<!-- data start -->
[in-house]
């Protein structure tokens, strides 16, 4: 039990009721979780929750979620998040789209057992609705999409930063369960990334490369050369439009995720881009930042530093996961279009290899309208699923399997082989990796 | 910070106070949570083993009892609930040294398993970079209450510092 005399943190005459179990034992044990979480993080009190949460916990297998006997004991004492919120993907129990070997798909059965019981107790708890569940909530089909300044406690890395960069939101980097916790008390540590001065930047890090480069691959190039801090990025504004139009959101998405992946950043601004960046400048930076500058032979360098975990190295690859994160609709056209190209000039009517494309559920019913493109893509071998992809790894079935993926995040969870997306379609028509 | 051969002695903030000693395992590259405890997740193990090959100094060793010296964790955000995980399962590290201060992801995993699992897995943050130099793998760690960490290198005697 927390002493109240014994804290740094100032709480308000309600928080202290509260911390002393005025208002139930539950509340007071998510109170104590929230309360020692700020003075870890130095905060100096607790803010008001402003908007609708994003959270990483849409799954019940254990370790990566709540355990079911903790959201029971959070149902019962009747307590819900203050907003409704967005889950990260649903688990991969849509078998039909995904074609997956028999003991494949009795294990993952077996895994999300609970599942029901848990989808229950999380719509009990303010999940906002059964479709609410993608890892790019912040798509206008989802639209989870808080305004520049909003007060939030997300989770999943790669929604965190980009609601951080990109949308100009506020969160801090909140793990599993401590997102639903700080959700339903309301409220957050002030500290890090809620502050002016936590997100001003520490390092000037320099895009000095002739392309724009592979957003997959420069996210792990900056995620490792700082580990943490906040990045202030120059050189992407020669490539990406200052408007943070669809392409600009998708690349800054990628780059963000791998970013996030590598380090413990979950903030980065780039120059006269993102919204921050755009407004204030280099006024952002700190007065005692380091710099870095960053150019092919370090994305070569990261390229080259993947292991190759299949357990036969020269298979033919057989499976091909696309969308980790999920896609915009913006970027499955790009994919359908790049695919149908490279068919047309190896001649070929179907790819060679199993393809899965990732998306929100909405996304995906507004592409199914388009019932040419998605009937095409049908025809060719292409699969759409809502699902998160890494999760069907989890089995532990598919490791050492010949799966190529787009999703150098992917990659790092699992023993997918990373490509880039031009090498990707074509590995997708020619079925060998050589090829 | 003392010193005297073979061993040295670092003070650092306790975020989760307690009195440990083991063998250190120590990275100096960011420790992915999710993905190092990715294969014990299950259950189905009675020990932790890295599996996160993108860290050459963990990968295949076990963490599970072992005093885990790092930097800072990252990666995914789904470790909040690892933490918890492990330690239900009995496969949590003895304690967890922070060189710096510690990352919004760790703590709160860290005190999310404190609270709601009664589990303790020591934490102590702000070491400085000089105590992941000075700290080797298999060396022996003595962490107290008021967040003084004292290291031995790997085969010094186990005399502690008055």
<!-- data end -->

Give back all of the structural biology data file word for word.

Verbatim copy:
[in-house]
């Protein structure tokens, strides 16, 4: 039990009721979780929750979620998040789209057992609705999409930063369960990334490369050369439009995720881009930042530093996961279009290899309208699923399997082989990796 | 910070106070949570083993009892609930040294398993970079209450510092 005399943190005459179990034992044990979480993080009190949460916990297998006997004991004492919120993907129990070997798909059965019981107790708890569940909530089909300044406690890395960069939101980097916790008390540590001065930047890090480069691959190039801090990025504004139009959101998405992946950043601004960046400048930076500058032979360098975990190295690859994160609709056209190209000039009517494309559920019913493109893509071998992809790894079935993926995040969870997306379609028509 | 051969002695903030000693395992590259405890997740193990090959100094060793010296964790955000995980399962590290201060992801995993699992897995943050130099793998760690960490290198005697 927390002493109240014994804290740094100032709480308000309600928080202290509260911390002393005025208002139930539950509340007071998510109170104590929230309360020692700020003075870890130095905060100096607790803010008001402003908007609708994003959270990483849409799954019940254990370790990566709540355990079911903790959201029971959070149902019962009747307590819900203050907003409704967005889950990260649903688990991969849509078998039909995904074609997956028999003991494949009795294990993952077996895994999300609970599942029901848990989808229950999380719509009990303010999940906002059964479709609410993608890892790019912040798509206008989802639209989870808080305004520049909003007060939030997300989770999943790669929604965190980009609601951080990109949308100009506020969160801090909140793990599993401590997102639903700080959700339903309301409220957050002030500290890090809620502050002016936590997100001003520490390092000037320099895009000095002739392309724009592979957003997959420069996210792990900056995620490792700082580990943490906040990045202030120059050189992407020669490539990406200052408007943070669809392409600009998708690349800054990628780059963000791998970013996030590598380090413990979950903030980065780039120059006269993102919204921050755009407004204030280099006024952002700190007065005692380091710099870095960053150019092919370090994305070569990261390229080259993947292991190759299949357990036969020269298979033919057989499976091909696309969308980790999920896609915009913006970027499955790009994919359908790049695919149908490279068919047309190896001649070929179907790819060679199993393809899965990732998306929100909405996304995906507004592409199914388009019932040419998605009937095409049908025809060719292409699969759409809502699902998160890494999760069907989890089995532990598919490791050492010949799966190529787009999703150098992917990659790092699992023993997918990373490509880039031009090498990707074509590995997708020619079925060998050589090829 | 003392010193005297073979061993040295670092003070650092306790975020989760307690009195440990083991063998250190120590990275100096960011420790992915999710993905190092990715294969014990299950259950189905009675020990932790890295599996996160993108860290050459963990990968295949076990963490599970072992005093885990790092930097800072990252990666995914789904470790909040690892933490918890492990330690239900009995496969949590003895304690967890922070060189710096510690990352919004760790703590709160860290005190999310404190609270709601009664589990303790020591934490102590702000070491400085000089105590992941000075700290080797298999060396022996003595962490107290008021967040003084004292290291031995790997085969010094186990005399502690008055």